At some point, a rufous-bellied woodpecker has drilled numerous holes into the trunk of this staggerbush (Lyonia ovalifolia), which has since shed its bark. – Uttarakhand, India. (Photo copyright © by Kaj Halberg)
As its name implies, the most important food item of the acorn woodpecker (Melanerpes formicivorus) is acorns. It has an interesting habit of storing acorns as a winter supply in small holes, which the bird chisels into the bark of living or dead trees. This bird is common from California through Mexico and Central America to northern Columbia.
This acorn woodpecker has chiseled its nesting hole in the trunk of a palm tree in Santa Rosa Plateau Ecological Reserve, California, and around the nesting hole, it has made numerous small holes for storage of acorns. (Photos copyright © by Kaj Halberg)
These tiny sand balls on a beach near Tongxiao, western Taiwan, have been left here by small crabs, which have cleaned their dens after high tide. (Photos copyright © by Kaj Halberg)
Tracks of numerous hermit crabs create patterns around a fallen fruit on a sandy beach, Parque Nacional Corcovado, Costa Rica. (Photo copyright © by Kaj Halberg)
A rodent has opened these walnuts (Juglans regia) and eaten the nuts, Dharkot, Uttarakhand, northern India. (Photo copyright © by Kaj Halberg)
Numerous mouse pellets (and a single rabbit pellet), Oregon Dunes National Recreation Area, United States. (Photo copyright © by Kaj Halberg)
At some time during the winter, the bark of this young hawthorn (Crataegus) in Nature Reserve Vorsø, Horsens Fjord, Denmark, has been eaten all the way around the trunk by field voles (Microtus agrestis). (Photo copyright © by Kaj Halberg)
This hybrid crack willow (Salix x rubens) was felled in the autumn, and during the winter, parts of the bark was eaten by field voles. – Nature Reserve Vorsø. (Photo copyright © by Kaj Halberg)
As its popular and specific names imply, the water vole (Arvicola amphibius) has a semi-aquatic way of life. The specific name amphibius is from the Greek amfi (‘both sides’) and bios (‘life’), thus ‘the one that lives on both sides’. This rodent is widely distributed, from northern Scandinavia and Siberia southwards to Italy, Greece, Turkey, northern Iran, and Kazakhstan, and from the British Isles eastwards to eastern Siberia.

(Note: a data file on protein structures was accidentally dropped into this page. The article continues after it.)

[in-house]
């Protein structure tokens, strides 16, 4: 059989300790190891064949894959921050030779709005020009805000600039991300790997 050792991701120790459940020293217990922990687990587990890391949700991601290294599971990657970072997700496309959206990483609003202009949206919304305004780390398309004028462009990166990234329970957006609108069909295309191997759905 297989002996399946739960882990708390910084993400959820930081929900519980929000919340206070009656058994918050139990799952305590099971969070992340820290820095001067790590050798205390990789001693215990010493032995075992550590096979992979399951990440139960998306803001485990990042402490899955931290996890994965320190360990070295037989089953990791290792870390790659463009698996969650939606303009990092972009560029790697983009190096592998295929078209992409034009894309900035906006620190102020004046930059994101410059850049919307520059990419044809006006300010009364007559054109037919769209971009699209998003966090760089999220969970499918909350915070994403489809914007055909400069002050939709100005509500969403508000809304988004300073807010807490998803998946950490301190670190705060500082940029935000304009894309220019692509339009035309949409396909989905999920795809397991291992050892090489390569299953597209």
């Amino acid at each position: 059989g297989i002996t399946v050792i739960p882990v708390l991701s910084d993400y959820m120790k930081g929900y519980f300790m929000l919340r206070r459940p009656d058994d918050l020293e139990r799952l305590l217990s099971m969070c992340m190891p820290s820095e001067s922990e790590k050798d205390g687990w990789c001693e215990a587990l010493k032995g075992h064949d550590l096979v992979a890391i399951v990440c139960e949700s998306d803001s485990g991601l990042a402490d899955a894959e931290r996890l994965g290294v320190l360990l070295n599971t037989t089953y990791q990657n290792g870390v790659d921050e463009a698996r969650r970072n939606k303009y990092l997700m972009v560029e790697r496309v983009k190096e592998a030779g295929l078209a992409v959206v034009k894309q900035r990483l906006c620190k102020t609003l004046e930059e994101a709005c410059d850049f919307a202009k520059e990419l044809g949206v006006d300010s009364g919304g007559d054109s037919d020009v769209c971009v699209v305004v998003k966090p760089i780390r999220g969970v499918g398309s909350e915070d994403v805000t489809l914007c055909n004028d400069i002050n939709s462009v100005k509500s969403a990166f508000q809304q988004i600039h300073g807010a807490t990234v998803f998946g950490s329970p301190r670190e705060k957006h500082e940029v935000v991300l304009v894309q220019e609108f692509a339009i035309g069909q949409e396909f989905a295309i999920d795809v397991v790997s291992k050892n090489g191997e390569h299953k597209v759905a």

Water vole, encountered in Nature Reserve Klægbanken, Ringkøbing Fjord, Denmark. (Photo copyright © by Kaj Halberg)
Remains of reed canary grass (Phalaris arundinacea), left by a water vole, Nature Reserve Klægbanken. (Photo copyright © by Kaj Halberg)
Tracks of water vole and red fox (Vulpes vulpes) in snow, Nature Reserve Vorsø, Horsens Fjord, Denmark. (Photo copyright © by Kaj Halberg)
The European beaver (Castor fiber) was once widespread in Eurasia, but was hunted to near-extinction for its fur and for the so-called castoreum, a secretion from its scent gland, which was believed to have medicinal properties. Around 1900, only c. 1,200 beavers survived in 8 relict populations. Today, it has been reintroduced to many areas, occurring in Scotland, and from northern Scandinavia south to France and thence eastwards across Russia and Kazakhstan to Sinkiang.
Tooth marks of a European beaver on the trunk of a Scots pine (Pinus sylvestris), Tammemäe, Estonia. (Photo copyright © by Kaj Halberg)
In 1937, seven Canadian beavers (Castor canadensis) were introduced to Finland, where they were released with the intention of letting them crossbreed with the local European beavers, thus supplementing the declining population. However, the two species are not able to interbreed due to differences in their chromosome numbers, and today the European beaver has been replaced in most locations in Finland by the stronger Canadian beaver.